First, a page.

This is a guest post from Pure Portfolios associate Robert Okada, CFA. The following post was featured on Seeking Alpha.
COVID-19 has ignited a movement to diversify global supply chains away from China. Countries within Emerging Asia stand to reap most of the benefits via enhanced direct investment.
GMO research highlights a greater than 13% differential in expected annualized real returns favoring value stocks in emerging markets versus large cap stocks in the U.S.
Emerging-market central banks have embarked on government bond buying, a.k.a. quantitative easing, in response to the pandemic. Another policy tool available is the capacity to lower interest rates dramatically.
The coronavirus has exposed corporate America to weak links in global supply chains. As companies seek to reduce dependency on China, let’s examine implications for global investors, and identify those that stand to benefit within emerging and frontier markets.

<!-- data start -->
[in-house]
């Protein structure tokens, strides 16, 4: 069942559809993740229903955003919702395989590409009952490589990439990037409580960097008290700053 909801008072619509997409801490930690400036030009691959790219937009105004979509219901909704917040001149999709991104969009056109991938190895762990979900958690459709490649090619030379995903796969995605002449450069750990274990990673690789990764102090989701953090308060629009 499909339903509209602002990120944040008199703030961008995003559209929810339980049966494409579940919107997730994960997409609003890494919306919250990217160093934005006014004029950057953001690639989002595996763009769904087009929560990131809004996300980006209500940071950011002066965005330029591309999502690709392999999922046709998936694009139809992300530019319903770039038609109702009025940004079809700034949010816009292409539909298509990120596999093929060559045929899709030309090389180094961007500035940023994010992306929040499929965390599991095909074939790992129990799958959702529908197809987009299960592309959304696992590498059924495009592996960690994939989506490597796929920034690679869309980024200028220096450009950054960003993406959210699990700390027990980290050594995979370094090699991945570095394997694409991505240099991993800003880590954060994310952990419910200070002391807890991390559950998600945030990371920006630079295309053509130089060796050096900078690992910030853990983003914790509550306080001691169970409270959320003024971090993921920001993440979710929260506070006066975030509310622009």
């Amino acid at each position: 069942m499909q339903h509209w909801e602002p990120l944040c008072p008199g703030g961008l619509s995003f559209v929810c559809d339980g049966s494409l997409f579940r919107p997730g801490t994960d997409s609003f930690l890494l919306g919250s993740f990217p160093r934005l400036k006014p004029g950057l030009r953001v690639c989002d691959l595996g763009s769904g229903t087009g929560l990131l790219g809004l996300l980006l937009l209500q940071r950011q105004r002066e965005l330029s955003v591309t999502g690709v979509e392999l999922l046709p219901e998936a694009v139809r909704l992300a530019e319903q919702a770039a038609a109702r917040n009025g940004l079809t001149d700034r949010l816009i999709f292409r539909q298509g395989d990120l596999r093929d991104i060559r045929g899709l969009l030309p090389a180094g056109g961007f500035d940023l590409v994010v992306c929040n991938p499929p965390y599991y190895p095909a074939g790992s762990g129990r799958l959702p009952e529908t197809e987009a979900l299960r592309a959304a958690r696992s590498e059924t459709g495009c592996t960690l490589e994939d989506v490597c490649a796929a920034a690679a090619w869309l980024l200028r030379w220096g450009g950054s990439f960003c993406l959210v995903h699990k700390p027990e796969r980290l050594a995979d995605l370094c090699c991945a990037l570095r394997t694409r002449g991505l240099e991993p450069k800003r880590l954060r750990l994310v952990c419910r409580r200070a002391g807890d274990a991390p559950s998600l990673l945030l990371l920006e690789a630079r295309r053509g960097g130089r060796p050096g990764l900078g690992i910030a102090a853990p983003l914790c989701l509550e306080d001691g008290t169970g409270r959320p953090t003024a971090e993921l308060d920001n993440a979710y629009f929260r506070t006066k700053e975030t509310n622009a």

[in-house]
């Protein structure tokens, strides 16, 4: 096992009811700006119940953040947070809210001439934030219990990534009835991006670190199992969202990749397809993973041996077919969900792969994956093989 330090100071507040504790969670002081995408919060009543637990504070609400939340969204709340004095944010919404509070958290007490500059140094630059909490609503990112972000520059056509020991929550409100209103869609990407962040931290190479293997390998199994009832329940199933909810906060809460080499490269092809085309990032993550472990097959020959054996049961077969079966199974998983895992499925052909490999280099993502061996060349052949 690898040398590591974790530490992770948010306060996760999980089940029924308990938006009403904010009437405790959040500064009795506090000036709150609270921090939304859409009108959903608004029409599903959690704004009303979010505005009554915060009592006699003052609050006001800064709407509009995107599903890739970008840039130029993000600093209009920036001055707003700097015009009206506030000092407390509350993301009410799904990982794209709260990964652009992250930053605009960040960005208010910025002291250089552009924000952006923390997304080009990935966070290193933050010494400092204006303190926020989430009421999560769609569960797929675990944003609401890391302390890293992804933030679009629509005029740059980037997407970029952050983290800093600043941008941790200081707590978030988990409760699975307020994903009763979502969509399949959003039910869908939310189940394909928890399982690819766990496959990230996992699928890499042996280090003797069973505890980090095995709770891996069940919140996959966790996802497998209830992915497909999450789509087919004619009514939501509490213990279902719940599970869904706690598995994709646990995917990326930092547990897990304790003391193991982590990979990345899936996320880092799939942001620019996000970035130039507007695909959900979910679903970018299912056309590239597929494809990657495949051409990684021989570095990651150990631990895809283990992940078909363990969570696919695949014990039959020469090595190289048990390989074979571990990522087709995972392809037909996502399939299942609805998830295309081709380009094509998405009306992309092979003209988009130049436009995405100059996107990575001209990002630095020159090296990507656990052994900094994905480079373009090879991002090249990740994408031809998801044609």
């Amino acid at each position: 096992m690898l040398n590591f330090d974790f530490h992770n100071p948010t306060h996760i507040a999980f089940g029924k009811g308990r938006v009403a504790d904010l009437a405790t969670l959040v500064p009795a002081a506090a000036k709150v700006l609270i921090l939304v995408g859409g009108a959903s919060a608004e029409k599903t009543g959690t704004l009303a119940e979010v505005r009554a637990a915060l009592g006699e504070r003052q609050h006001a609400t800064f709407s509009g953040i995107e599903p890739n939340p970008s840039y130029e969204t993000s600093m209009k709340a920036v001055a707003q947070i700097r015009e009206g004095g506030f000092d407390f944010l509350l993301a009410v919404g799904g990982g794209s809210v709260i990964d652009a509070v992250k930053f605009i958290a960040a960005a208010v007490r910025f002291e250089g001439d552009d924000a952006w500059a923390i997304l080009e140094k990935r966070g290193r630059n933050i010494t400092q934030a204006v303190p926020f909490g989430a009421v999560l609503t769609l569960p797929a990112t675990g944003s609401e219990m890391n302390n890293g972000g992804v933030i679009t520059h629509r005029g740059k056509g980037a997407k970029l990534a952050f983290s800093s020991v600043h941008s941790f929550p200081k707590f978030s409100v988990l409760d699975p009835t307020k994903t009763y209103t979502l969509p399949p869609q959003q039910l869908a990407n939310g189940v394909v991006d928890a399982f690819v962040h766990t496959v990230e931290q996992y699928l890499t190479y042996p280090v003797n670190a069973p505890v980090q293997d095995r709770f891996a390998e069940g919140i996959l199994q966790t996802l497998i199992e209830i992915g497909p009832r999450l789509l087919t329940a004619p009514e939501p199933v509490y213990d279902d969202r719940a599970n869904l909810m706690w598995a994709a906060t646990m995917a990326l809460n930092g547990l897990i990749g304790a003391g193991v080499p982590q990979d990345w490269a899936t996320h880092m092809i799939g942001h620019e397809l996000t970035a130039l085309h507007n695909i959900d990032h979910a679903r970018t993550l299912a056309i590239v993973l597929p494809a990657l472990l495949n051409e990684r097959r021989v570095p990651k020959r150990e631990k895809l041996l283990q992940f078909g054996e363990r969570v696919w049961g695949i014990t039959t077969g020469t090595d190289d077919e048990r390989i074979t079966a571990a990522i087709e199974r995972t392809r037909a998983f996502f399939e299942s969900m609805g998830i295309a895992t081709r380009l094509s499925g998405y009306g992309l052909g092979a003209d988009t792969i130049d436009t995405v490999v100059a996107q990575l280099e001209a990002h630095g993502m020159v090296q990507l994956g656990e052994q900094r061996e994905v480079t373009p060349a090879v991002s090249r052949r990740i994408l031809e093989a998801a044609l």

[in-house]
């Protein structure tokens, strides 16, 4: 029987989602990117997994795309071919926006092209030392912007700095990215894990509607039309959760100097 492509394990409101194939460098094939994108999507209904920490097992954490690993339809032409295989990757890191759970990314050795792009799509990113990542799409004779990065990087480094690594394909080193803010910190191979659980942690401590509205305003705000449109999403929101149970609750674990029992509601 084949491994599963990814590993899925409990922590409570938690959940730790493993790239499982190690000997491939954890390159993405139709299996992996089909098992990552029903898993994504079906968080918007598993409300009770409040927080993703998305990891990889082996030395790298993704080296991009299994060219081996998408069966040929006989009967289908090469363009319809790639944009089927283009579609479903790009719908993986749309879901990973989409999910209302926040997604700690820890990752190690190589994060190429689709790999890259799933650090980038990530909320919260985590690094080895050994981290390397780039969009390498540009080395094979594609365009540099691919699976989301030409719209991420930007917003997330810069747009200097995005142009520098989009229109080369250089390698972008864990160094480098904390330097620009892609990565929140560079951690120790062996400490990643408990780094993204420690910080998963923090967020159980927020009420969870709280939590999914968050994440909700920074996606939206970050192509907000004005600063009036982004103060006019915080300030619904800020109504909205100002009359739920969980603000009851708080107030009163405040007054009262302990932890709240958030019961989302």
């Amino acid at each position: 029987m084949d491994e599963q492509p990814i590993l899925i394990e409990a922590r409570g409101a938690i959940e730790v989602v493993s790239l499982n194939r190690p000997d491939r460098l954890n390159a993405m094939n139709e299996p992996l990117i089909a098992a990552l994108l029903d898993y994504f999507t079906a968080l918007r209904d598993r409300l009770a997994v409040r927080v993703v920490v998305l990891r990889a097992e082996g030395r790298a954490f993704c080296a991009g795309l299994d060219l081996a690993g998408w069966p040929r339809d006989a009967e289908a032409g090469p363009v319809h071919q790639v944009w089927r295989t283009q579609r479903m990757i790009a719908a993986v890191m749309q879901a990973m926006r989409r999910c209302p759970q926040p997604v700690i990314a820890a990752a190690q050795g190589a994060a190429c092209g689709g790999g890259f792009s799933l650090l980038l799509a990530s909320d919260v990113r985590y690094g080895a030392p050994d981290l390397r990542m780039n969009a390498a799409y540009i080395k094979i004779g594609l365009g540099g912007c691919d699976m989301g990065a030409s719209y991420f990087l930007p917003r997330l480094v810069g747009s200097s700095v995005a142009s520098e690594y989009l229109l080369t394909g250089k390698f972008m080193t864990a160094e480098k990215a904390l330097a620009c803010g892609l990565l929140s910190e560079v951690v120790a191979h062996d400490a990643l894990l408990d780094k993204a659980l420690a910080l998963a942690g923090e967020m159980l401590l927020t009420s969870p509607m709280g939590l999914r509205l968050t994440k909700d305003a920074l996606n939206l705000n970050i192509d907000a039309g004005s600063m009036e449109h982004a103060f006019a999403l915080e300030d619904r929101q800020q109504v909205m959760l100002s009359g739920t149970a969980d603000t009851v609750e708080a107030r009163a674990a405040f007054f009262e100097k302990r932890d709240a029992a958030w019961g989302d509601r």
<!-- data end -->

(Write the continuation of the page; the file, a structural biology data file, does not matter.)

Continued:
"Supply chains will also be affected by currency wars, nationalism, and protectionism, which are all on the rise" - Vikram Mansharamani - Author & Lecturer at Harvard University
Bloomberg recently reported “the world’s electronics makers are actively seeking ways to diversify their supply chains.” Apple for example, announced that over-ear AirPods will be manufactured in Vietnam. While private investment group VinaCapital declared that registered foreign direct investment into Vietnam, through May '20, has increased 19.9% to US$10.9 billion even in light of the COVID-19 lockdown.
India also represents a natural destination with its low cost, highly skilled and english speaking workforce, where they already produce 40% of all generic drugs consumed in the U.S. But perhaps just as urgent, companies want access to its growing market of 1.3 billion consumers. Facebook for example, in the midst of the most recent shelter in place, announced a $5.7 billion investment in Reliance Jio, India’s largest telecom company.
For investors, in addition to Vietnam and India, countries such as Indonesia, Taiwan, and Brazil are clear beneficiaries as corporations seek to invest in and diversify global supply chains.